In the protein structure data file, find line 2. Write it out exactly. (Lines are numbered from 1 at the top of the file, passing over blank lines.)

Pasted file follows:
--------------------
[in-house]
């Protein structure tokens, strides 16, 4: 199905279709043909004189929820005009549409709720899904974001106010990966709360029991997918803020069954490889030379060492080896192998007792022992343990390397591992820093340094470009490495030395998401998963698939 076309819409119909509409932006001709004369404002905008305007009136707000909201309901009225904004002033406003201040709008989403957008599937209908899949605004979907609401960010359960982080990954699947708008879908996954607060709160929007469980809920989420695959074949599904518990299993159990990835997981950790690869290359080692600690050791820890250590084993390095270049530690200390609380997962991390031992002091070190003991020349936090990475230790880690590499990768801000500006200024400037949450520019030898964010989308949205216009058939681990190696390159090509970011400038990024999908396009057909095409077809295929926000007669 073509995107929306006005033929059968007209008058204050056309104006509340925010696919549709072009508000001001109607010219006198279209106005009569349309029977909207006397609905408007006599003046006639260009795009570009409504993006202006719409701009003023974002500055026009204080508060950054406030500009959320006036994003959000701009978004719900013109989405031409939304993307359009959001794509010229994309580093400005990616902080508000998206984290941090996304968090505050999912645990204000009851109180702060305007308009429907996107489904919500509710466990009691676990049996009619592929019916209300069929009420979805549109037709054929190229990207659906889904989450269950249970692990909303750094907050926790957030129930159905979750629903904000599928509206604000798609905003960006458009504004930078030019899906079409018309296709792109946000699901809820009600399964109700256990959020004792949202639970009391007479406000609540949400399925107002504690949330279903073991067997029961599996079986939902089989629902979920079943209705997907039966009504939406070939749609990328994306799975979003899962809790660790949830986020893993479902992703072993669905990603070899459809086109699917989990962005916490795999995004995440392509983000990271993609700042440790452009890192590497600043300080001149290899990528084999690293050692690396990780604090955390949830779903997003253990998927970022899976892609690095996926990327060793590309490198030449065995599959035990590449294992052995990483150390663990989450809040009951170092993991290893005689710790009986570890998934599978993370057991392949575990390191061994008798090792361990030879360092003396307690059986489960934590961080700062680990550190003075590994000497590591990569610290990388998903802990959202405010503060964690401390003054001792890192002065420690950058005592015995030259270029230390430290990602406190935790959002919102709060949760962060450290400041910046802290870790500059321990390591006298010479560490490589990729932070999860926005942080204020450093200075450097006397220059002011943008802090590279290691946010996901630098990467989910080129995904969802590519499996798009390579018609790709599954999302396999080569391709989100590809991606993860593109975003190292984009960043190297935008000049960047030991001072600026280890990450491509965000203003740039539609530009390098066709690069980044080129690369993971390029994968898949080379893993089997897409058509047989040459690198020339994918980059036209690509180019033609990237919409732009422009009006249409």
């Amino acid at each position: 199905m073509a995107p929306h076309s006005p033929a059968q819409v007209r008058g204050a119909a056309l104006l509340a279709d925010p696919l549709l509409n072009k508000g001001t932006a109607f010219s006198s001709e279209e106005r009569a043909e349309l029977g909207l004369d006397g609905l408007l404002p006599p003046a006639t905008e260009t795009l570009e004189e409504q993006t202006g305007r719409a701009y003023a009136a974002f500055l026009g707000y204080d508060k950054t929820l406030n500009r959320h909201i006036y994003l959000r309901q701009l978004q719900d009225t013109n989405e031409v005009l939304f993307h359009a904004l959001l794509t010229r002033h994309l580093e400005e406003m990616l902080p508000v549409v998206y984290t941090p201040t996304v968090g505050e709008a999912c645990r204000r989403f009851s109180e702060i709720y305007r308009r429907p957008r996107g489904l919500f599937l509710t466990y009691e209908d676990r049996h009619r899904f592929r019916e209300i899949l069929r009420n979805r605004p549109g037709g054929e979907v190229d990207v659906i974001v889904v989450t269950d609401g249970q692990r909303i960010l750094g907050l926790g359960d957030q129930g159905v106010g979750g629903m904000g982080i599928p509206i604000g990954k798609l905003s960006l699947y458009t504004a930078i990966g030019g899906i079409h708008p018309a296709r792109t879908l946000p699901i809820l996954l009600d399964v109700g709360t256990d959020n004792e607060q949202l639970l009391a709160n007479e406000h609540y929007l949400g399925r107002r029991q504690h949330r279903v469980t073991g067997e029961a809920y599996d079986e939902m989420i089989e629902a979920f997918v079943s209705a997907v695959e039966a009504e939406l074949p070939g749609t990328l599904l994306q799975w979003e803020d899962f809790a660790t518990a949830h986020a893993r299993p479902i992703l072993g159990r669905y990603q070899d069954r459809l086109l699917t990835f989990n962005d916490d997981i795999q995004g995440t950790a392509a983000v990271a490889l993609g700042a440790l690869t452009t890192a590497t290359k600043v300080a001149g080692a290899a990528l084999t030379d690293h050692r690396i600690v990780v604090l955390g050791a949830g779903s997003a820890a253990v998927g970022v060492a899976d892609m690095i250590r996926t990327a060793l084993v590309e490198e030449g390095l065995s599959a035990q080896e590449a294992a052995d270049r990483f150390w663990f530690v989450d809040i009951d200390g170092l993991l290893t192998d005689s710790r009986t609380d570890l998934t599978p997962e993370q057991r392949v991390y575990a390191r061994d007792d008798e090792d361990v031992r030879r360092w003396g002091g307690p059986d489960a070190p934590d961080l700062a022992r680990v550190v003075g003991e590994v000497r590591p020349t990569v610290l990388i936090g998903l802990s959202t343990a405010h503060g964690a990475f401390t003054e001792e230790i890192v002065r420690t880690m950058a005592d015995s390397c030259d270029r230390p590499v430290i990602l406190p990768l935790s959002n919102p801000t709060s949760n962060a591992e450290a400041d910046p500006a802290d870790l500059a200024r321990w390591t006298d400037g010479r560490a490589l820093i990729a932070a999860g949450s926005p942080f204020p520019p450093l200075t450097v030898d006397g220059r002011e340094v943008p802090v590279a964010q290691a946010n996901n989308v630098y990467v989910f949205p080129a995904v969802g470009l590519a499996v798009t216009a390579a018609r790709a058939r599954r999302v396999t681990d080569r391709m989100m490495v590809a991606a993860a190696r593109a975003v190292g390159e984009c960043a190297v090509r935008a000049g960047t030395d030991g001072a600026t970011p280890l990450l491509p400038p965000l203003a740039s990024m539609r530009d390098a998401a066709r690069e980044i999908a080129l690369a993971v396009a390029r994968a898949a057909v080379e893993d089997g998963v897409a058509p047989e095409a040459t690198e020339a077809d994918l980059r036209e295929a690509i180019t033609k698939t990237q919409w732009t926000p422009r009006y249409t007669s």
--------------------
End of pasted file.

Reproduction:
């Protein structure tokens, strides 16, 4: 199905279709043909004189929820005009549409709720899904974001106010990966709360029991997918803020069954490889030379060492080896192998007792022992343990390397591992820093340094470009490495030395998401998963698939 076309819409119909509409932006001709004369404002905008305007009136707000909201309901009225904004002033406003201040709008989403957008599937209908899949605004979907609401960010359960982080990954699947708008879908996954607060709160929007469980809920989420695959074949599904518990299993159990990835997981950790690869290359080692600690050791820890250590084993390095270049530690200390609380997962991390031992002091070190003991020349936090990475230790880690590499990768801000500006200024400037949450520019030898964010989308949205216009058939681990190696390159090509970011400038990024999908396009057909095409077809295929926000007669 073509995107929306006005033929059968007209008058204050056309104006509340925010696919549709072009508000001001109607010219006198279209106005009569349309029977909207006397609905408007006599003046006639260009795009570009409504993006202006719409701009003023974002500055026009204080508060950054406030500009959320006036994003959000701009978004719900013109989405031409939304993307359009959001794509010229994309580093400005990616902080508000998206984290941090996304968090505050999912645990204000009851109180702060305007308009429907996107489904919500509710466990009691676990049996009619592929019916209300069929009420979805549109037709054929190229990207659906889904989450269950249970692990909303750094907050926790957030129930159905979750629903904000599928509206604000798609905003960006458009504004930078030019899906079409018309296709792109946000699901809820009600399964109700256990959020004792949202639970009391007479406000609540949400399925107002504690949330279903073991067997029961599996079986939902089989629902979920079943209705997907039966009504939406070939749609990328994306799975979003899962809790660790949830986020893993479902992703072993669905990603070899459809086109699917989990962005916490795999995004995440392509983000990271993609700042440790452009890192590497600043300080001149290899990528084999690293050692690396990780604090955390949830779903997003253990998927970022899976892609690095996926990327060793590309490198030449065995599959035990590449294992052995990483150390663990989450809040009951170092993991290893005689710790009986570890998934599978993370057991392949575990390191061994008798090792361990030879360092003396307690059986489960934590961080700062680990550190003075590994000497590591990569610290990388998903802990959202405010503060964690401390003054001792890192002065420690950058005592015995030259270029230390430290990602406190935790959002919102709060949760962060450290400041910046802290870790500059321990390591006298010479560490490589990729932070999860926005942080204020450093200075450097006397220059002011943008802090590279290691946010996901630098990467989910080129995904969802590519499996798009390579018609790709599954999302396999080569391709989100590809991606993860593109975003190292984009960043190297935008000049960047030991001072600026280890990450491509965000203003740039539609530009390098066709690069980044080129690369993971390029994968898949080379893993089997897409058509047989040459690198020339994918980059036209690509180019033609990237919409732009422009009006249409």